Earthquake Safety


> Edited by Larry Linn for MAA Safety Committee brief on 4/13/04.

> My name is Doug Copp. I am the Rescue Chief and Disaster Manager

of the

> American Rescue Team International (ARTI), the world's most

experienced rescue

> team. The information in this article will save lives in an


> I have crawled inside 875 collapsed buildings, worked with

rescue teams

> from 60 countries, founded rescue teams in several countries, and

I am a

> member of many rescue teams from many countries. I was the United

Nations expert

> in Disaster Mitigation (UNX051 -UNIENET) for two years. I have

worked at

> every major disaster in the world since 1985, except for


> disasters.

> In 1996 we made a film which proved my survival methodology to be


> The Turkish Federal Government, City of Istanbul, University of


> Case Productions and ARTI cooperated to film this practical,

scientific test.

> We collapsed a school and a home with 20 mannequins inside. Ten


> did "duck and cover," and ten mannequins I used in my "triangle

of life"

> survival method After the simulated earthquake collapse we

crawled through the

> rubble and entered the building to film and document the

results. The

> film, in which I practiced my survival techniques under directly


> scientific conditions, relevant to building collapse, showed

there would have

> been zero percent survival for those doing duck and cover. There


> likely have been 100 percent survivability for people using my

method of the

> "triangle of life." This film has been seen by millions of

viewers on

> television in Turkey and the rest of Europe, and it was seen in

the USA, Canada and

> Latin America on the TV program Real TV.

> The first building I ever crawled inside of was a school in

Mexico City

> during the 1985 earthquake. Every child was under their desk.

Every child was

> crushed to the thickness of their bones. They could have survived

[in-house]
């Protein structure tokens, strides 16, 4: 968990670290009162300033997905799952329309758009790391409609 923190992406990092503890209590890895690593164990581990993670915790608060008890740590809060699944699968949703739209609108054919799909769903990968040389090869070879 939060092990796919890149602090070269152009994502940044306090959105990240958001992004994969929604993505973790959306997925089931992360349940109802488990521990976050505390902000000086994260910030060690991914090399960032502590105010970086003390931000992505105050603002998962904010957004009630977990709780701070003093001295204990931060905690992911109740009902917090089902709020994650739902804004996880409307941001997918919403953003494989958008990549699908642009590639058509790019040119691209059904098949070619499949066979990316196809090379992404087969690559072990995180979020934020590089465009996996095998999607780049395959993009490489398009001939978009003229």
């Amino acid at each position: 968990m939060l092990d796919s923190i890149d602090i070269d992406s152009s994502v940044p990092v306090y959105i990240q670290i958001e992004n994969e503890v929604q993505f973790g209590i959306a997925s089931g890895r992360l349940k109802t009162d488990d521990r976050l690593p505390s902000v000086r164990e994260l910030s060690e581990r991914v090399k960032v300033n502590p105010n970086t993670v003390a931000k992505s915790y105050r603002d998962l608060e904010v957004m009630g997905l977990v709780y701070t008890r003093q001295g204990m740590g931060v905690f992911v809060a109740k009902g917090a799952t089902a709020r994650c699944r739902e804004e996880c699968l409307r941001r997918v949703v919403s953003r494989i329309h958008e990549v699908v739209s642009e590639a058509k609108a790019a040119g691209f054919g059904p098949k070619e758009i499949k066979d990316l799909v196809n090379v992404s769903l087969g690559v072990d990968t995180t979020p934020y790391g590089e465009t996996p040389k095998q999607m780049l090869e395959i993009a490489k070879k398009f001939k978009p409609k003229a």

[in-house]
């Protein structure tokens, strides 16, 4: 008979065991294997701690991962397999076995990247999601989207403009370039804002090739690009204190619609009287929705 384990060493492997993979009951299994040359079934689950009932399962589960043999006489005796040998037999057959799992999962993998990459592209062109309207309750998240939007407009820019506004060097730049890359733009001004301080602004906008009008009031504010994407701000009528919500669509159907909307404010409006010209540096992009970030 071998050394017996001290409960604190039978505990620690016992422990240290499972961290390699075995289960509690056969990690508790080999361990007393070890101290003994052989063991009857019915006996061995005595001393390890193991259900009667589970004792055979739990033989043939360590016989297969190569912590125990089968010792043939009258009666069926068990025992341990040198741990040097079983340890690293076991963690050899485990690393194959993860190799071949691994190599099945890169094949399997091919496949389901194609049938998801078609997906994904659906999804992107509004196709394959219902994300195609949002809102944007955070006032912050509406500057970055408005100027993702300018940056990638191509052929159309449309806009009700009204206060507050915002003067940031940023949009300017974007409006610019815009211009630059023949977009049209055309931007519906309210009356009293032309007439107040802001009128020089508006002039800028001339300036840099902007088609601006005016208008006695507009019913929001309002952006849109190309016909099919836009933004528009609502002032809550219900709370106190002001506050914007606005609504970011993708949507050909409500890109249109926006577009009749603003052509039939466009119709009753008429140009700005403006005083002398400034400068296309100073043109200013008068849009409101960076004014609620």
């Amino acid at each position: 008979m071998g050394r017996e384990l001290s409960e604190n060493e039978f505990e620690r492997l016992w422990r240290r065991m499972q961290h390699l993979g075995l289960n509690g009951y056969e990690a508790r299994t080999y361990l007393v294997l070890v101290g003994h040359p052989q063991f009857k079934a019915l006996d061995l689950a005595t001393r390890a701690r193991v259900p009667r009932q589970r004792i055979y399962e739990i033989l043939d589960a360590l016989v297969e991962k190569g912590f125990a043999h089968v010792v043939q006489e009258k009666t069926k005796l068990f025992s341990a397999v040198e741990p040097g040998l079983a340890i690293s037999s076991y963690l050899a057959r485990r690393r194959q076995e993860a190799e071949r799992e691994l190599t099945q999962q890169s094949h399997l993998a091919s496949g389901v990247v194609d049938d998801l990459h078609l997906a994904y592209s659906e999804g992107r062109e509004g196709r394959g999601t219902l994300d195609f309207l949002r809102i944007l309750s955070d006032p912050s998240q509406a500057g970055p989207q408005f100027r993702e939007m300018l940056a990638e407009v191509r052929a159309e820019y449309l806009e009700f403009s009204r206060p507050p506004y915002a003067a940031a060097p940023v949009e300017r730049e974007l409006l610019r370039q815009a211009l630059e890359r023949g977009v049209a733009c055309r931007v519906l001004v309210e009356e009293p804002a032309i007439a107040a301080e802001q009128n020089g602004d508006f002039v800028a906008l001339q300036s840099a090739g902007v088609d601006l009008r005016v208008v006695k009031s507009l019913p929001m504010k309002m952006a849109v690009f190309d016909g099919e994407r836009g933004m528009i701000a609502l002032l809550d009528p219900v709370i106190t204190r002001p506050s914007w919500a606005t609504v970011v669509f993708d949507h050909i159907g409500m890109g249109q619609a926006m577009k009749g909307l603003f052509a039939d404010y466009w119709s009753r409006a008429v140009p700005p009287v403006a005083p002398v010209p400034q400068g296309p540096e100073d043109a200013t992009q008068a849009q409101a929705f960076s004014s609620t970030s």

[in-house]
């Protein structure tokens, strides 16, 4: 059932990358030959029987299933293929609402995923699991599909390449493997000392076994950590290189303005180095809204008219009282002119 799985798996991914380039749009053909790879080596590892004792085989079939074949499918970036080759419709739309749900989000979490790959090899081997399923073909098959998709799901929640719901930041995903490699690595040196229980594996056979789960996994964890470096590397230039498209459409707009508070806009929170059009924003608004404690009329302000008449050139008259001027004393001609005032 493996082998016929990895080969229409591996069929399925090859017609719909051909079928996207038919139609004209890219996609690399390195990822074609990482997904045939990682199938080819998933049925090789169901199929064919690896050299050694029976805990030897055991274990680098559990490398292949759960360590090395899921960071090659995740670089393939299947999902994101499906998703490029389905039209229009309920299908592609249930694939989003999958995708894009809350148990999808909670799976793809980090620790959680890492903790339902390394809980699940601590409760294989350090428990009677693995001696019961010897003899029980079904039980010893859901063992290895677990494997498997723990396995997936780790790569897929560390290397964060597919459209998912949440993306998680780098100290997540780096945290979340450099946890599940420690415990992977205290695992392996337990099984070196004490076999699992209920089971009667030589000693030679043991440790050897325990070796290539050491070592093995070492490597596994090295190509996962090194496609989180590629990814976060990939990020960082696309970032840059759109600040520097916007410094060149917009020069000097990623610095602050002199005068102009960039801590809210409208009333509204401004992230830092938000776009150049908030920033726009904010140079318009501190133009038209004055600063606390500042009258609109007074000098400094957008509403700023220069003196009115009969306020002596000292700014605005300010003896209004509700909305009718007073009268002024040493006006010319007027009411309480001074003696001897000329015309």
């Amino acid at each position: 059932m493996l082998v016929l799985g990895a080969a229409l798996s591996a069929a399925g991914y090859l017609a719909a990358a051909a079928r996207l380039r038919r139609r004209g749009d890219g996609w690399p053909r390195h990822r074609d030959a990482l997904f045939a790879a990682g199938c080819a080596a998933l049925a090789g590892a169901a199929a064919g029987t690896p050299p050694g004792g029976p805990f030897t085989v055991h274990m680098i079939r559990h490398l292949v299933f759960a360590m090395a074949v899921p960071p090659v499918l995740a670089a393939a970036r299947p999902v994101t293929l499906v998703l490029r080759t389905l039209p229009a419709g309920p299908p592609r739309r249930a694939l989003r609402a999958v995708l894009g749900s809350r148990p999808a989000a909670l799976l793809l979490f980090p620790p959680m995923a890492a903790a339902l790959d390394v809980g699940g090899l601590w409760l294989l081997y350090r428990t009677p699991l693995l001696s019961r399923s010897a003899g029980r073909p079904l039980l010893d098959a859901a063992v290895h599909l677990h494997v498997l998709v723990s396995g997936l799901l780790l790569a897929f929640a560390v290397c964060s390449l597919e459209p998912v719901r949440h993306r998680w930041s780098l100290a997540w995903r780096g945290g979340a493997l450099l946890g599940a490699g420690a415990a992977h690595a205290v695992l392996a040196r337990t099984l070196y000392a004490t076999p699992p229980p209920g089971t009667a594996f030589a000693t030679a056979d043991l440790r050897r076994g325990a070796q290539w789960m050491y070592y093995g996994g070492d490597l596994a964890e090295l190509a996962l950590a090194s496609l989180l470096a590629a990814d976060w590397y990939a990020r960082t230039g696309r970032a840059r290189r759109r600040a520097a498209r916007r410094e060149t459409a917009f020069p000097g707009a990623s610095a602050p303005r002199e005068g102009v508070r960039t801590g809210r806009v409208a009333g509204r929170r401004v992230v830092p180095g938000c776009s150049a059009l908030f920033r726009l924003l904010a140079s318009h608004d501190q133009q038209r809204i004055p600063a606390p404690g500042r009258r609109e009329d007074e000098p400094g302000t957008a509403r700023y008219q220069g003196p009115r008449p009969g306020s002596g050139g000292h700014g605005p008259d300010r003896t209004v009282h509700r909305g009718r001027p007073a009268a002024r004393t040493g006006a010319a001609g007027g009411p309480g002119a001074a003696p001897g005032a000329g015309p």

by lying

> down next to their desks in the aisles. It was obscene,

unnecessary and I

> wondered why the children were not in the aisles. I didn't at the

time know

> that the children were told to hide under something.

> Simply stated, when buildings collapse, the weight of the

ceilings falling

> upon the objects or furniture inside crushes these objects,

leaving a space

> or void next to them. This space is what I call the "triangle of

life". The

> larger the object, the stronger it is, and less it will compact.

The less

> the object compacts, the larger the void, and the greater the


> that the person using this void for safety will not be injured.

The next time

> you watch collapsed buildings, on television, count the

"triangles" you see

> formed. They are everywhere. It is the most common shape, you will

see, in a

> collapsed building.

> I trained the Fire Department of Trujillo (population 750,000)

in how to

> survive, take care of their families, and to rescue others in


> The chief of rescue in the Trujillo Fire Department is a professor

at Trujillo

> University. He accompanied me everywhere. He gave personal

testimony: "My

> name is Roberto Rosales. I am Chief of Rescue in Trujillo. When I

was 11

> years old, I was trapped inside of a collapsed building. My

entrapment occurred

> during the earthquake of 1972 that killed 70,000 people. I

survived in the

> "triangle of life" that existed next to my brother's motorcycle.

My friends

> who got under the bed and under desks were crushed to death [he

gives more

> details, names, addresses etc.]..I am the living example of the

"triangle of

> life". My dead friends are the example of "duck and cover".